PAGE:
A Note from the DA
May is Mental Health Awareness month, but what does that have to do with our work in the DA’s Office? Actually, a lot. It comes in various forms for our office: mental health in relation to offenders, mental health in relation to victims, and mental health in relation to our team members.
Mental Health for Victims
Being the victim of a crime is one of the most traumatic experiences a person can go through, they often suffer from anger, anxiety, depression, and other mental health concerns. Our office has a highly trained team of Victim Advocates using trauma informed techniques to provide necessary services for victims of crime in our community.
Our advocates work with and for the victims to make sure that their needs are taken care of. They stay with the victim every step of the way to provide the victim with updates on their case, education on the criminal justice system, teaching them about their rights as victims, and attending court with them. Perhaps most importantly they offer emotional support and aid in finding resources and services for victims.
Additionally, our office participates in the Georgia Crime Victims Compensation Program which eases financial burdens faced by victims of crime. This service can help with costs associated with the mental health challenges victims may face.
It is essential that victims get their mental health needs met so that they may begin to heal and address any barriers in the way of that healing. Mental health services help victims to recover, rebuild, build resilience, and improve quality of life.
Mental Health for Offenders
Reports from the Bureau of Justice Statistics state that more than half of incarcerated persons in the United States have mental health issues. Those who struggle with mental health issues at some point in their lives are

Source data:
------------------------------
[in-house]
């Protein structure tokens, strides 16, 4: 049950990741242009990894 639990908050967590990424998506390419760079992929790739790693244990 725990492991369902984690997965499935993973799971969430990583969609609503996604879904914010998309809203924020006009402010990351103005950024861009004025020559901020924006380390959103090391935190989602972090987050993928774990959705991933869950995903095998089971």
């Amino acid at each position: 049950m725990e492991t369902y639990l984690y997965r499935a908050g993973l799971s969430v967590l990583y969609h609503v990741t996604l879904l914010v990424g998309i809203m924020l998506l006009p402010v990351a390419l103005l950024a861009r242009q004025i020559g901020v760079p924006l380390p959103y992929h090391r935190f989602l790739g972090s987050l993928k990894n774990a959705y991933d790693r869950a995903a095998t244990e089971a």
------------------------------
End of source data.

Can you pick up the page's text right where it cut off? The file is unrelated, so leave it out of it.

more likely to have multiple convictions and serve longer sentences than those without mental health needs. It is our job, as instrumental players in the lives of justice involved people, to pay attention to the ramifications of mental health on criminal justice outcomes. We need to listen and we need to act.
There are steps that DA’s Offices and justice systems around the country can take in an effort to alleviate the, often negative, relationship between mental health and the justice system. These steps come in three phases; pre-arrest, diversion, and re-entry.
We are lucky to live in a community that has put a focus into pre-arrest mental health services by creating co-responder teams in Clarke County, we currently have 3 teams where a trained mental health professional is paired with an officer. It is important to continue building upon pre-arrest tactics to reduce initial with the justice system, a tactic that shows greater long-term outcomes for offenders and those who make mental health calls to police.
Mental Health for our Team Members
The mental health and wellbeing of team members in the DA’s Office is an essential component of success. Our team works together, and for one another, to create a safe and fulfilling working environment. In order to consider the needs of our team we have created work from home policies, hold team celebrations, and provide up to date resource lists. Our team is also able to take advantage of the mental health services offered by the Athens Clarke County Government.
In the Courtroom
Record Restriction Event
On April 23rd the District Attorney’s Office took part in a record restriction event at Goodwill Thrift Store and Donation Center on the east side of Athens. This event was held in collaboration with the Solicitor General’s Office. Record restriction is when eligible criminal records on an individual’s criminal history report are restricted, meaning that the public cannot view them. These records are still accessible to law enforcement agencies.